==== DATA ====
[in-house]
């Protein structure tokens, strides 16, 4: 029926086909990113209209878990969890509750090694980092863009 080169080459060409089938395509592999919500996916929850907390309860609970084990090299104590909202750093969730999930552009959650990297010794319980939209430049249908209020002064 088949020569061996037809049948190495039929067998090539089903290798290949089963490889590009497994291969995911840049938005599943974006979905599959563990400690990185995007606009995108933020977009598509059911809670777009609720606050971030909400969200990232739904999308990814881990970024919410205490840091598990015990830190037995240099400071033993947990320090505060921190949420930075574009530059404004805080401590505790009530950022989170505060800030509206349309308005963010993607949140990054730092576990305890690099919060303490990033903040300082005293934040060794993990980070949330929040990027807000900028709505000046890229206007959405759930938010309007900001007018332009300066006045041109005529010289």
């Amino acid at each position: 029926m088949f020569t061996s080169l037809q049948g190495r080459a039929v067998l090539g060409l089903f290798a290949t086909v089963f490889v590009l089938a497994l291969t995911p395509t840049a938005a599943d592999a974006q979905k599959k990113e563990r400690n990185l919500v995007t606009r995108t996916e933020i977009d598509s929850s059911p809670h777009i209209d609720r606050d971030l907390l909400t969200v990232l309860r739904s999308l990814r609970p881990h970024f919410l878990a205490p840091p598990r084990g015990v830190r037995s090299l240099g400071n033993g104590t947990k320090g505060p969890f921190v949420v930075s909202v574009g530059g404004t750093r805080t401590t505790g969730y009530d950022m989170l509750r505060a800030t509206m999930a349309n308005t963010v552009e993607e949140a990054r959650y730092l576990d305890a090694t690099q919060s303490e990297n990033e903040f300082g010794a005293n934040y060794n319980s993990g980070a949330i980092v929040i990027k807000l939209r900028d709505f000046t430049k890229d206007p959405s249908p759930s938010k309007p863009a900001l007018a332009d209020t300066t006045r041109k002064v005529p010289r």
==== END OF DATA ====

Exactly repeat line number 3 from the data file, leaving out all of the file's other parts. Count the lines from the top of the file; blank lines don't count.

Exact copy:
């Amino acid at each position: 029926m088949f020569t061996s080169l037809q049948g190495r080459a039929v067998l090539g060409l089903f290798a290949t086909v089963f490889v590009l089938a497994l291969t995911p395509t840049a938005a599943d592999a974006q979905k599959k990113e563990r400690n990185l919500v995007t606009r995108t996916e933020i977009d598509s929850s059911p809670h777009i209209d609720r606050d971030l907390l909400t969200v990232l309860r739904s999308l990814r609970p881990h970024f919410l878990a205490p840091p598990r084990g015990v830190r037995s090299l240099g400071n033993g104590t947990k320090g505060p969890f921190v949420v930075s909202v574009g530059g404004t750093r805080t401590t505790g969730y009530d950022m989170l509750r505060a800030t509206m999930a349309n308005t963010v552009e993607e949140a990054r959650y730092l576990d305890a090694t690099q919060s303490e990297n990033e903040f300082g010794a005293n934040y060794n319980s993990g980070a949330i980092v929040i990027k807000l939209r900028d709505f000046t430049k890229d206007p959405s249908p759930s938010k309007p863009a900001l007018a332009d209020t300066t006045r041109k002064v005529p010289r």